It took about a week, but Arthur Dent (our newly adopted cat) has emerged from hiding. He still likes to spend much of his day trying not to be seen by hiding under the sofa. Increasingly though, we find him in less hidden spots, such as on a dining room chair. He is waiting, waiting silently and patiently for something or someone. Maybe his is waiting for the other long dead cats that he smells to emerge. On the other hand, maybe he is just waiting to feel sufficiently safe to release a restless spirit that so far he has not chosen to manifest. Since he chooses to wait then we will wait too.
When he wants attention, it helps to listen. Unlike our evil cat Squeaky, he is not a shouter of a cat. He lets out plaintive and short duration high-pitched squeaks. We understand that means, “Does anyone want to pet me?” Mostly though he prefers silence and stealthiness. Having spent a year with thirty or so cats in a room the size of our living room, perhaps he is just enjoying the luxury of being alone.
He remains something of a peculiar cat. We are used to cats that are in your face. It is likely that over time, as trust is established, he will become one of these cats too. Right now, he remains skittish. He wants to be approached gently and quietly. If I lumber down the steps, he will go hide. If I sit down on the floor, call him in a soft tone, look him in the eye and then gently offer him my hand, he will approach me tentatively. Once I give him a quick pet and he turns into my love slave.
He loves to be gently scratched under his chin. He also likes me to use both hands and gently scratch both sides of his face at once. Like most cats, he demonstrates pleasure by kneading the carpet with his paws, licking me with his sandpaper like tongue and, when he is feeling very comfortable, flopping on his back and exposing his belly. I can rub his belly up near his chest, but not much further. In that sense, at least so far, he is a different sort of cat for us. My last cat Sprite was totally fearless in my arms. I could touch him anywhere, carry him anywhere, and put him in any position. The more outrageous the move, the louder he purred.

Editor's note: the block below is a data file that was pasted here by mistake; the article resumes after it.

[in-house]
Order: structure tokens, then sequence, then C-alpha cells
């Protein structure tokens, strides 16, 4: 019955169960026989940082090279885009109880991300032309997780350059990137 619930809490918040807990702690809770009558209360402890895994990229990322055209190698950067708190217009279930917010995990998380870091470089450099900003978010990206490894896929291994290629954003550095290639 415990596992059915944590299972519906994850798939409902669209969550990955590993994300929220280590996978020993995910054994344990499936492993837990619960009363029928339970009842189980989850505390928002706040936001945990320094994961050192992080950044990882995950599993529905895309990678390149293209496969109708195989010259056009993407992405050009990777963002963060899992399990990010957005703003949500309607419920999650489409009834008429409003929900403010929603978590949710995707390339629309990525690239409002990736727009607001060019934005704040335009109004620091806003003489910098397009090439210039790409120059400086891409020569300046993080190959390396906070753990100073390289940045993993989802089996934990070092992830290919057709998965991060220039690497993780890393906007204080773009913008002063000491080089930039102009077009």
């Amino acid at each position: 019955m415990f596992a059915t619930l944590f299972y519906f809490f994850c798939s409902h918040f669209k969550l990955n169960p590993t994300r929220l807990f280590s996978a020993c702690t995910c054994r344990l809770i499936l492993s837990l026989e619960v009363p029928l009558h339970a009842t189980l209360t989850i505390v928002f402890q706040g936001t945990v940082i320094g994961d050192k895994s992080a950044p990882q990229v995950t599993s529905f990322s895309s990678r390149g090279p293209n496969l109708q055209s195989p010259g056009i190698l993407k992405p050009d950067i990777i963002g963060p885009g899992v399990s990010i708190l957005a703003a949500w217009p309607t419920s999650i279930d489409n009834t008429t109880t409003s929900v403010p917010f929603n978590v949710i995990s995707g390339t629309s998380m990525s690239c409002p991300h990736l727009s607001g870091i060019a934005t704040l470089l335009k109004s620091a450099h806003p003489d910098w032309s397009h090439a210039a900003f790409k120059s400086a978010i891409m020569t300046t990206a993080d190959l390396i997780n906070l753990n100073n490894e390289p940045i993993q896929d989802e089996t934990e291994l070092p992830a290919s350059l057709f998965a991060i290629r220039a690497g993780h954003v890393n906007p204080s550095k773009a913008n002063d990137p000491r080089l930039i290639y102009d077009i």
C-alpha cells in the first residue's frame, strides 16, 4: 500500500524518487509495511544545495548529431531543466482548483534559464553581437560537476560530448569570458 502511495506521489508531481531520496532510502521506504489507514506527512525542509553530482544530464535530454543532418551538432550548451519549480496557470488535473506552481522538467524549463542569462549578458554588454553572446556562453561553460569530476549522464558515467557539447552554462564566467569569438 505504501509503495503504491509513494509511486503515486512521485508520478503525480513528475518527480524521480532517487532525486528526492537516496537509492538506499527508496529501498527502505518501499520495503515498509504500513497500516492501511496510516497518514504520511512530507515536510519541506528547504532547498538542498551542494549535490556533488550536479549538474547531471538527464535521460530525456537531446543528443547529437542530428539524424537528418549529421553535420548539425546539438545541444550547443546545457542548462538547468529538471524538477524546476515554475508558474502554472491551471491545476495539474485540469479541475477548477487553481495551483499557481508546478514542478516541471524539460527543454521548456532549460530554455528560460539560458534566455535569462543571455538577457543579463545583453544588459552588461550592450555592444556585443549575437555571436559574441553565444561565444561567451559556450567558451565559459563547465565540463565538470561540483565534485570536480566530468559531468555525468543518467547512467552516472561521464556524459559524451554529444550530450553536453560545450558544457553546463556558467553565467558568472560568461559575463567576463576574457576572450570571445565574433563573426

Perhaps in time Arthur will become this way. Right now, he seems to be in no hurry to sit on our laps. This seems to be something he does not do. He has not established enough trust with us to allow us to pick him up either. Nevertheless, when stimulated he certainly can be very affectionate, purring strongly and rubbing his soft fur against our hands and legs.
He is not much of a vertical cat. We are also used to cats for whom ascending vertically is as natural and walking. Thus far, he has not gotten above chair height. I am thinking that perhaps a previous owner trained him not to get up on the furniture. This is not necessarily a bad thing. We never liked our cats to think they could jump onto tables and countertops, and would shoo them off. Otherwise, we gave them free reign to ascend as high vertically as they wanted.
Nor has Arthur yet expressed an interest in the outside. Darkness and quiet are mainly where he finds comfort right now. We have tried to entice him to play with a number of toys. No dice. His one game is the paw game. He will reach out and pat your hand or finger with his paw. He does it very nicely and does not scratch you at all.
We have learned a few things about Arthur from his medical record. He is about three years old. He spent the last year in the Friends of Homeless Animals cattery. He has been to the veterinarian twice while he was homeless, once for an upper respiratory infection. He is current on all his shots and is neutered. He also once had mild conjunctivitis. He has an appetite and generally eats all the food I lay out for him. He is fastidious for a cat. He keeps himself well groomed, which I take as a sign that he is reasonably happy. Mostly he is a gentle cat. This is fine with me. I just wish he would come out more often. Every time he does, he gets plenty of positive attention. The good news is that we can usually coax him out now.
For myself, I am satisfied at present. Now that he is out, I am content to let him become adjusted to his new home at his own pace. If I can pet him once or twice a day, that suffices. If I can eventually coax him to jump on my lap, I will be happier. If he turns into a cuddle cat, I will be ecstatic. I think in time all these things are possible as trust is slowly extended and replied to in kind.
One thing for sure: our house now feels like a home again. Thanks and welcome home at last, Arthur.